The time period that I am talking about is 500 BC to 1100 AD and unfortunately there is not much written history apart from two Chinese travelers Fa Hien (AD 399 – 413) and Hiuen Tsang (AD 629-645). Fa Hien din not mention anything about Nalanda in his writings whereas Hiuen Tsang have given details which has helped historians to co-relate with the excavations that has been done.

The existence of University happened in a later period but it looks like there were Viharas established earlier for the monks to stay during the rainy seasons. It seems that Monks were to be on travel round the year propagating Buddhist preaching and could find a place to settle during the rainy days. Gautam Buddha before gaining enlightenment passed through Rajgir (earlier Rajgriha) and the king Bimbisara requested him to be part of his court which Buddha denied. Bimbisara again requested Buddha to come back to Rajgir after attaining enlightenment which was accepted by him. After the enlightenment Buddha did come back and Bimbisara became a great patron and disciple of Buddha. He gave away lot of land for Budhha to create a base station for all the monks and probably this led to creation of Viharas in Nalanda. The rein of Bimbisara is believed to be around 558 BC –491 BC. The teachings and philosophies of Gautam Buddha gained support during the Gupta Empire, reign of Harsa and Pala Dynasties.

Ruins in Nalanda are spread in 30 acres and Alexander Cunningham identified as ancient Nalanda University in 1860 i.e. almost 600 years of unknown  existence with so much of ruins covered with mounds and all kinds artifacts lying around across the villages that had come into existence. The official excavation could be done by  only in 1915-16 by the ASI. This shows that what may be left in order to infer the glorious history would not be much. It is said that none of books from the great library has been found and have been destroyed in a large conflagration which as usual has been attributed to Muslim invasion under Bakhtiyar Khilji which is fairly easy drawn conclusion based on Muslim chronicler who always have the habit of eulogizing to great levels for their masters. The question that comes to my mind is how such a big organization could not revive after the invasion, does it mean that by 12th century Buddhism had declined in India to that extent that there was a migration of scholars as well students that the university was never revived. Unfortunately there is not much evidence as to what had happened but the both the Indian and British historians help the muslim invasion for the complete devastation of the university which may the immediate cause but there must other long term causes which needs investigation.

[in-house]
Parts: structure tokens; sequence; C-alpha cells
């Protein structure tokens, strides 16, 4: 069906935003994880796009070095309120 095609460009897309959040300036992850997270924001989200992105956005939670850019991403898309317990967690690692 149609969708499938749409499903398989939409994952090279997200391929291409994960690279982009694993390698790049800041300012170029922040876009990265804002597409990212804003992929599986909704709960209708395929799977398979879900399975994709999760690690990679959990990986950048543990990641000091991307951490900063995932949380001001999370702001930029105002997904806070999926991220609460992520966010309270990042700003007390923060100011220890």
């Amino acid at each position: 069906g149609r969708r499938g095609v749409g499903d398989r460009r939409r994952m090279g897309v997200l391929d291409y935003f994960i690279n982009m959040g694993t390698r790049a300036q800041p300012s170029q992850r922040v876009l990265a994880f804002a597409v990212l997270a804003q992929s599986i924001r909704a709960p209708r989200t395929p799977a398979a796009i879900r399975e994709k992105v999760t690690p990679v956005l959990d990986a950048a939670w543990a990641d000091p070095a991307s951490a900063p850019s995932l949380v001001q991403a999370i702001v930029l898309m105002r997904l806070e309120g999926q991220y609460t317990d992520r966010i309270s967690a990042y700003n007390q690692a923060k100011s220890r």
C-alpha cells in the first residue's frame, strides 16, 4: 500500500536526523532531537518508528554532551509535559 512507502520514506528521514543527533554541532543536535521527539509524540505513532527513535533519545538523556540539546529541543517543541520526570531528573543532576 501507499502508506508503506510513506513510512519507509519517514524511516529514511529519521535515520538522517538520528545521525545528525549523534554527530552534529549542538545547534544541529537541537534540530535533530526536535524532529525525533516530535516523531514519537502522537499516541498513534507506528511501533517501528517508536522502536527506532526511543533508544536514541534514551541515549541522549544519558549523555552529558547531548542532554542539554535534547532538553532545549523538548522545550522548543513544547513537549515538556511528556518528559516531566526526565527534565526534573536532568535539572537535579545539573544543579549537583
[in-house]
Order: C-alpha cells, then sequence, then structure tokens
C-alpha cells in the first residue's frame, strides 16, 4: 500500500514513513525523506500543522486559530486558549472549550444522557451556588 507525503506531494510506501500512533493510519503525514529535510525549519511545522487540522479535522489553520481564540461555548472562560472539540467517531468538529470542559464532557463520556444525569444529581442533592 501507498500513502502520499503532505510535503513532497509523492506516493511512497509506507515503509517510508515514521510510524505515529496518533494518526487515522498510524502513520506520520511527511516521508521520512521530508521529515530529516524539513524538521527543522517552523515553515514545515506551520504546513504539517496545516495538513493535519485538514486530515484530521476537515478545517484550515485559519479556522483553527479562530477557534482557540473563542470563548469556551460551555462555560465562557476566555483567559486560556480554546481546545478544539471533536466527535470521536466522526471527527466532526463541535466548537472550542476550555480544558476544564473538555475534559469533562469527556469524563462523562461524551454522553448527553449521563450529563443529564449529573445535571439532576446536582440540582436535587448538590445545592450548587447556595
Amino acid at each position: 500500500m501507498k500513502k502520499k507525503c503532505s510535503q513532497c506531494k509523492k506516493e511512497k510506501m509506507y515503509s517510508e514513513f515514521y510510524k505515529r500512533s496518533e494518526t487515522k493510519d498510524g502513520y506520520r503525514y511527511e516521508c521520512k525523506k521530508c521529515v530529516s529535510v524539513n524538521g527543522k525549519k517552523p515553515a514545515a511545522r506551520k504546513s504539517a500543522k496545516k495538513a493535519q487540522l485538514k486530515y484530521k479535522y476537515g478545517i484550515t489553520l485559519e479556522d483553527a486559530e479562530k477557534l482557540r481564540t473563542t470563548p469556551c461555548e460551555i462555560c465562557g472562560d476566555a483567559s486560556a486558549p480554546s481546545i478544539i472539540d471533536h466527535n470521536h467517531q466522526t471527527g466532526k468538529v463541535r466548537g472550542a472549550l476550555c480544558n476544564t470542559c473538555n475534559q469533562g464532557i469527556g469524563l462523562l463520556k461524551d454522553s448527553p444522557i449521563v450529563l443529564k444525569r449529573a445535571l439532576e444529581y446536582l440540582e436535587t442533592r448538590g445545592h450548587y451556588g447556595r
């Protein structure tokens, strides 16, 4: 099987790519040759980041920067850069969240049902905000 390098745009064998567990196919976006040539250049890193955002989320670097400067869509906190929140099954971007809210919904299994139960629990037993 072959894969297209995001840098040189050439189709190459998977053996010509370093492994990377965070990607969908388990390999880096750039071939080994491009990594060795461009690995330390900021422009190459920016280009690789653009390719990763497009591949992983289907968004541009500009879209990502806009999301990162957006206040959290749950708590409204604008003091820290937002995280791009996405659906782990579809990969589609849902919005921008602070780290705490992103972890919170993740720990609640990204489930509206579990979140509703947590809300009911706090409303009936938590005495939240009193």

Anyways lets leave the history for now and get into what I had seen there which is still amazing as we can at least see it now. This is the main stupa and it has been observed that this mound is a result of seven successive accumulation.

Stupa that is face of Nalanda University Ruins
Close Up View

There are number of smaller votive stupas decorated with well modelled stucco figures of Buddha and the Bodhisattvas.

Apart from these there are many hostels for students spread across the remains. The trend of constructing over the ruins is again established with these hostels that has been called monasteries. There are eight that are similar in their construction.

View of a Monastery
View of a Monastery
Another view with Courtyard
Another view with Courtyard

All the monasteries are believed to be multi-storied as there are steps in many hostels and big stone slabs that were supporting the structure.

Steps in the Monastery
Steps in the Monastery
Stone Slabs to support superstructure
Stone Slabs to support superstructure

There are multiple temples that are called Chaityas. There are four of them all together. There are no statue now. Probably whatever remained was moved to museums nearby the site as well all across the world


Here is a layout of the Nalanda ruins which is available at the site. There is much more still hidden underground and in the many literature of those times.

Layout of the Ruins
Layout of the Ruins

I will try to read more literature and update my blog.